Uncharted Waters

Feb 28 2019   4:13PM GMT

The Technical Shibboleth

Matt Heusser Matt Heusser Profile: Matt Heusser

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Shibboleth is a code-word, a word that, if known and pronounced properly, makes you insider.

I’ve been interviewing and hiring a lot lately, and I realized that my interview process often involves looking for Shibboleth.

No, I don’t ask them if they know Java. Leading questions where you obviously want the candidate to say “yes” are bad examples. As a recruiter, you’ve got to know that Java and JavaScript are different, that VisualBasics (plural) is not a thing and does not mean a “basic understanding of the visuals.” Of course.

Actually, you don’t, plenty of recruiters don’t know that. To add value as a recruiter, though, you’d want to do a better job than the keyword matching any Machine Learning Algorithm can do. One way to do that is to know the words that anyone that actually uses java would use, the keywords they would use over and over again, every single day. You ask questions that lead to those answers, and if the candidates stumble, that is a strong negative indicator, a shibboleth.

Here are a couple of mine, and their problems.

The FizzBuzz Shibboleth

It’s a little passe, but when I interview people who need to be able to write code, I’m still a fan of FizzBuzz, a simple coding challenge here’s a concise definition:

Write a program that prints the numbers from 1 to 100. If it’s a multiple of 3, it should print “Fizz”. If it’s a multiple of 5, it should print “Buzz”. If it’s a multiple of 3 and 5, it should print “Fizz Buzz”.

Writing this program is as simple a for loop from on to one hundred that calls a function and printing the result. The function has to find the remainder of dividing the current count by 3, by 5, including the possibility of both.

That is, one for loop, two if statements, an else, a return, and a print. It is not hard. I ask people to program it in their strongest language.

Yet many people struggle with it. Some people are unable to construct the for loop and the if’s – that is a pretty strong red flag. Some people, however, don’t know how to find the remainder. That is, they don’t know the modulus operator, which is % in C, C++, Java and similar languages. As someone with a degree in Math and a Concetration in CS, I sort of expected that everyone who codes should just know modulus. Knowing it shows a relatively large understanding of the language because modulus is so rarely used.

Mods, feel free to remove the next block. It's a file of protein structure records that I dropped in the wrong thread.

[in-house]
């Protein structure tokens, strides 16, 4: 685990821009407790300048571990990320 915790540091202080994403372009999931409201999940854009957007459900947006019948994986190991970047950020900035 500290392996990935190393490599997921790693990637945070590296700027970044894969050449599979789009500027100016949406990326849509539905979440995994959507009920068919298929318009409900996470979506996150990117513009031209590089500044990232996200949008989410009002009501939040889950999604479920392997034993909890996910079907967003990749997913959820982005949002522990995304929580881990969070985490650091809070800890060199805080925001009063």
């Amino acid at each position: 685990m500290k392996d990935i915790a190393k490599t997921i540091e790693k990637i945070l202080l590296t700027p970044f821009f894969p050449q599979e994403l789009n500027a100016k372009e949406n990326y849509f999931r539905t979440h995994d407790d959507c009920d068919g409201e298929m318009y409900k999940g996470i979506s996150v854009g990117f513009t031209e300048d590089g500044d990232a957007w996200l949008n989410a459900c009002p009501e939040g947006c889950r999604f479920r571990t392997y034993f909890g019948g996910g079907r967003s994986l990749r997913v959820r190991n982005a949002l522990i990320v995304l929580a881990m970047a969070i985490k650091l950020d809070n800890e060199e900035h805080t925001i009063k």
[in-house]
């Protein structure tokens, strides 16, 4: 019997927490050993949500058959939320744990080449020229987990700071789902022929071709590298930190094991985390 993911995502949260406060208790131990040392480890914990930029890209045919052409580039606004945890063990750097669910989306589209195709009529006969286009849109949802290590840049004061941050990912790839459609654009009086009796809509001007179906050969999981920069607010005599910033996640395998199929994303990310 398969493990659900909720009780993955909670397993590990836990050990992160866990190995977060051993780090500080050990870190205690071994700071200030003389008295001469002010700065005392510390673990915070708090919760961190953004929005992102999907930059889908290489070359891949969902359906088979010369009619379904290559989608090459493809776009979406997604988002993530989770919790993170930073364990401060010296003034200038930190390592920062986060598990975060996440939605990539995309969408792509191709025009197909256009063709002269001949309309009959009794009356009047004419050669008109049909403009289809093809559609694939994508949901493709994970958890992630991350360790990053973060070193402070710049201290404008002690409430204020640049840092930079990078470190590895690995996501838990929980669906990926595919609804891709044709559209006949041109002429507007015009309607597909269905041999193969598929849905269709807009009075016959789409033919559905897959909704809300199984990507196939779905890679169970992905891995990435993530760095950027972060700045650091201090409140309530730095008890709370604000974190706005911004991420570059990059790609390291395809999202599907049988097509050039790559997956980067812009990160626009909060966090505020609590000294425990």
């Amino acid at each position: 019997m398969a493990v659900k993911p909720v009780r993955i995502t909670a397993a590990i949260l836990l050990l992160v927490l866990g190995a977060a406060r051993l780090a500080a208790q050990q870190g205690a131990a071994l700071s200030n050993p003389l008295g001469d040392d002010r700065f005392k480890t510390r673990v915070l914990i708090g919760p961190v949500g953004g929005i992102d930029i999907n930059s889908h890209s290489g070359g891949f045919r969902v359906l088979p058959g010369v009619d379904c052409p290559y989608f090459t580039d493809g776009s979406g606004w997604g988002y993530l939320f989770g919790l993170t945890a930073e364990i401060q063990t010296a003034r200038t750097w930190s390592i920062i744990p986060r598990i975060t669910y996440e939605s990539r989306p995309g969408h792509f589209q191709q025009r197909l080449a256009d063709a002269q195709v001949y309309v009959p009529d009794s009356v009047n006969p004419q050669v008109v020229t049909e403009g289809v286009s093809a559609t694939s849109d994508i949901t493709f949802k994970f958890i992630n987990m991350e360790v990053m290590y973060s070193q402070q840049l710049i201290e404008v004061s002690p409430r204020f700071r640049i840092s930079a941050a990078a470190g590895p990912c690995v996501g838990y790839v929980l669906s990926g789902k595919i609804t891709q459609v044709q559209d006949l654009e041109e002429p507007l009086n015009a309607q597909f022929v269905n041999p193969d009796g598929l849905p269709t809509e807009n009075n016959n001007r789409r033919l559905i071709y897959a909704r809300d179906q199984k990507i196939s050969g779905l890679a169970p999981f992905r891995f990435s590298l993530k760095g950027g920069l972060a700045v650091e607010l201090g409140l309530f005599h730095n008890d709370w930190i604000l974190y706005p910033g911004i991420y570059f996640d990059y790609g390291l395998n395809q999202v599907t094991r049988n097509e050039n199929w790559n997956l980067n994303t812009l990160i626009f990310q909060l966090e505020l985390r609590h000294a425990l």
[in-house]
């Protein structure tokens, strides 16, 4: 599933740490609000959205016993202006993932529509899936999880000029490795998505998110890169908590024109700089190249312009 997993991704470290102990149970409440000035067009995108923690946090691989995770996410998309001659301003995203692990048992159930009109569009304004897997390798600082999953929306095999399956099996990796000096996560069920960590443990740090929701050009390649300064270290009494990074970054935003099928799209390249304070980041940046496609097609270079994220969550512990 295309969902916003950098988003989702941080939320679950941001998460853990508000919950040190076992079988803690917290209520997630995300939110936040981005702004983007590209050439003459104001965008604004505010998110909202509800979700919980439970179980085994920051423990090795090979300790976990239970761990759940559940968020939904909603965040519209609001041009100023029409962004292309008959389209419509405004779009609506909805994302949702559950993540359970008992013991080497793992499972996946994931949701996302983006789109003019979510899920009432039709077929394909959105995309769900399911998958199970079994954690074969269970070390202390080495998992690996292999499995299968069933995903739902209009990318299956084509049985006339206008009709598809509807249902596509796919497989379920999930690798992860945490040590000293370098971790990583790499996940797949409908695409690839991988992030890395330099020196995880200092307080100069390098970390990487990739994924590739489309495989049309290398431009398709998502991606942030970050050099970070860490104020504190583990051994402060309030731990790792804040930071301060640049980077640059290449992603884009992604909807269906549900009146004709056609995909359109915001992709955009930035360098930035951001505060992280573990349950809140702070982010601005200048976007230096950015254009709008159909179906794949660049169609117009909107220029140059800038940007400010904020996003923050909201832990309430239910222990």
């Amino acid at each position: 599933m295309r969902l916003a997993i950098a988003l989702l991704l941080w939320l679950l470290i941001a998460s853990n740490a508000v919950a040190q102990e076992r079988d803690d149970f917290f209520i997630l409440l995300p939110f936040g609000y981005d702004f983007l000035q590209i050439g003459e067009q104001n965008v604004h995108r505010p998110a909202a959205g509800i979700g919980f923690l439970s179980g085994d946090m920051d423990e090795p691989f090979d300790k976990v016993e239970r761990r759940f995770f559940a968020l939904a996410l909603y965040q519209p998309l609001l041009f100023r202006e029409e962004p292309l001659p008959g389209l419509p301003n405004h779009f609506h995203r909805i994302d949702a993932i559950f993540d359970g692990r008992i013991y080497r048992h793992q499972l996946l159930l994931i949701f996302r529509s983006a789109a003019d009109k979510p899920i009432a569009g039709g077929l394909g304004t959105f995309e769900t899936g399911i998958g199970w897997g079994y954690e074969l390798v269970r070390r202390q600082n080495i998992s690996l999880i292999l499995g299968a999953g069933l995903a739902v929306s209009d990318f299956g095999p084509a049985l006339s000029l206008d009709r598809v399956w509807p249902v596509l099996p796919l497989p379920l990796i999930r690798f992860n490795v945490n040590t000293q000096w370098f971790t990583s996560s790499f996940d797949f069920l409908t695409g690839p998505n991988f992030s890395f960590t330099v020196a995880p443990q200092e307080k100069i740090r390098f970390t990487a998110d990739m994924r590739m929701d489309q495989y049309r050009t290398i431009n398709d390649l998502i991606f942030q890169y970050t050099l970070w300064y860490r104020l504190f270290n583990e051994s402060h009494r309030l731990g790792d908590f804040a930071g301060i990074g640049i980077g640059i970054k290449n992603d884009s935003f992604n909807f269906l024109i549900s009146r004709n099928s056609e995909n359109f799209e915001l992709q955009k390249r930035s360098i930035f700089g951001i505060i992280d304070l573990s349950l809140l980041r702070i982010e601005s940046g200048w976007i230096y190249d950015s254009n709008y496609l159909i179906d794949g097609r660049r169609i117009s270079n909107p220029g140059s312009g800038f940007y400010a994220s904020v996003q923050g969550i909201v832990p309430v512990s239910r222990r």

My former colleague, Sean McMillan, once pointed out that makes it a terrible shibboleth, especially for junior programmers. The Junior programmers might never have needed to use %, but they could be find programmers. That’s a risk with Shibboleths, one I also see for web testing.

The  Web Testing Shibboleth

When interviewing testers I frequently use a test exercise seeded with bugs. Often, if they are not finding the bugs, I will give them a hint, to use special characters or more than one space. When the results come back, the spaces are compressed, because HTML itself does not recognize more than one space. That is a hint that the code should escape HTML characters. Mumble-something years ago, when I was learning HTML, knowing that spaces were compressed was something we learned every day. Today, with WordPress, Rails, CSS, and other templating agents (or mobile device experience), it is very possible than an effective tester might never get a master of HTML at that level. And that might be fine.

Shibboleths are not perfect. They can be false signals. They can get it wrong.

There is an alternative to looking for Shibboleth keywords. DeMarco and Lister recommend it in Peopleware. In that book, the two talk about hiring a juggler. Yes, you could ask where they went to juggling school, and how many balls they can juggle, and if they do bowling pins.

Or you could ask them to demonstrate, sit back and watch.

The Lesson for Candidates and Managers

Ultimately Shibboleths represent a code – a code that might or might not be required to perform the job anymore. It certainly might not be required to learn the job and be effective very quickly.

To cut to the chase, have a portfolio. If you are a programmer, have sample code in GitHub. If you are a tester, have some tools and utilities in github. Just by having a github, just by being able to say “watch this tool drive amazon.com”, you’ll be better off than 75% of the candidates. You’ll never have to say “My employer owns all my work, but trust me.” If you’re good, you can do it in a long weekend. If not, it’s time to learn.

On the hiring side, give people a chance to audition. Have them pair program for an hour, or ask for a writing sample. Have the candidate find bugs, then write up two of them as bug reports.

The audition is my favorite form of interview.

What are some of yours?

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